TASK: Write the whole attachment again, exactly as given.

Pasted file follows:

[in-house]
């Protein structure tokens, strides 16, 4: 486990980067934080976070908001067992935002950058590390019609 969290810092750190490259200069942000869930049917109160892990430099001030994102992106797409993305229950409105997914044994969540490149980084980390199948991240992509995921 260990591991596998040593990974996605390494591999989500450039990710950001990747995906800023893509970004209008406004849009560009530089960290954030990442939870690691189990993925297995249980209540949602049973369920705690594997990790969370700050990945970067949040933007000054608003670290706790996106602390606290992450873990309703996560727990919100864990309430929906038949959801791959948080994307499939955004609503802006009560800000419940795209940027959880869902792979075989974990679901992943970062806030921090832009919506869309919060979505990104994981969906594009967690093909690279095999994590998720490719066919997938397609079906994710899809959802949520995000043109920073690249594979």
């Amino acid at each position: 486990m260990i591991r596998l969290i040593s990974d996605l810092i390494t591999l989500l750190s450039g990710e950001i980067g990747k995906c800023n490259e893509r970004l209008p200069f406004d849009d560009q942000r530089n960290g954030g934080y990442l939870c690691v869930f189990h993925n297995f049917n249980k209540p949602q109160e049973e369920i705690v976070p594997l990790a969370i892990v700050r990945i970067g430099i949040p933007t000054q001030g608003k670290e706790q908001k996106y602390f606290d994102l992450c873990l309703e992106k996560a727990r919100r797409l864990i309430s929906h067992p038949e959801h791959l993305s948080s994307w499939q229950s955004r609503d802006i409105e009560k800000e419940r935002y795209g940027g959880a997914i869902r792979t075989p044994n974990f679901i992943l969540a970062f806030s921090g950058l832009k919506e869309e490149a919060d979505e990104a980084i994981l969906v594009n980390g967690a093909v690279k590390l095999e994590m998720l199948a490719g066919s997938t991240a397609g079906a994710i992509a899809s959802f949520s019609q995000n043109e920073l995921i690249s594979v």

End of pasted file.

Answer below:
[in-house]
């Protein structure tokens, strides 16, 4: 486990980067934080976070908001067992935002950058590390019609 969290810092750190490259200069942000869930049917109160892990430099001030994102992106797409993305229950409105997914044994969540490149980084980390199948991240992509995921 260990591991596998040593990974996605390494591999989500450039990710950001990747995906800023893509970004209008406004849009560009530089960290954030990442939870690691189990993925297995249980209540949602049973369920705690594997990790969370700050990945970067949040933007000054608003670290706790996106602390606290992450873990309703996560727990919100864990309430929906038949959801791959948080994307499939955004609503802006009560800000419940795209940027959880869902792979075989974990679901992943970062806030921090832009919506869309919060979505990104994981969906594009967690093909690279095999994590998720490719066919997938397609079906994710899809959802949520995000043109920073690249594979």
């Amino acid at each position: 486990m260990i591991r596998l969290i040593s990974d996605l810092i390494t591999l989500l750190s450039g990710e950001i980067g990747k995906c800023n490259e893509r970004l209008p200069f406004d849009d560009q942000r530089n960290g954030g934080y990442l939870c690691v869930f189990h993925n297995f049917n249980k209540p949602q109160e049973e369920i705690v976070p594997l990790a969370i892990v700050r990945i970067g430099i949040p933007t000054q001030g608003k670290e706790q908001k996106y602390f606290d994102l992450c873990l309703e992106k996560a727990r919100r797409l864990i309430s929906h067992p038949e959801h791959l993305s948080s994307w499939q229950s955004r609503d802006i409105e009560k800000e419940r935002y795209g940027g959880a997914i869902r792979t075989p044994n974990f679901i992943l969540a970062f806030s921090g950058l832009k919506e869309e490149a919060d979505e990104a980084i994981l969906v594009n980390g967690a093909v690279k590390l095999e994590m998720l199948a490719g066919s997938t991240a397609g079906a994710i992509a899809s959802f949520s019609q995000n043109e920073l995921i690249s594979v």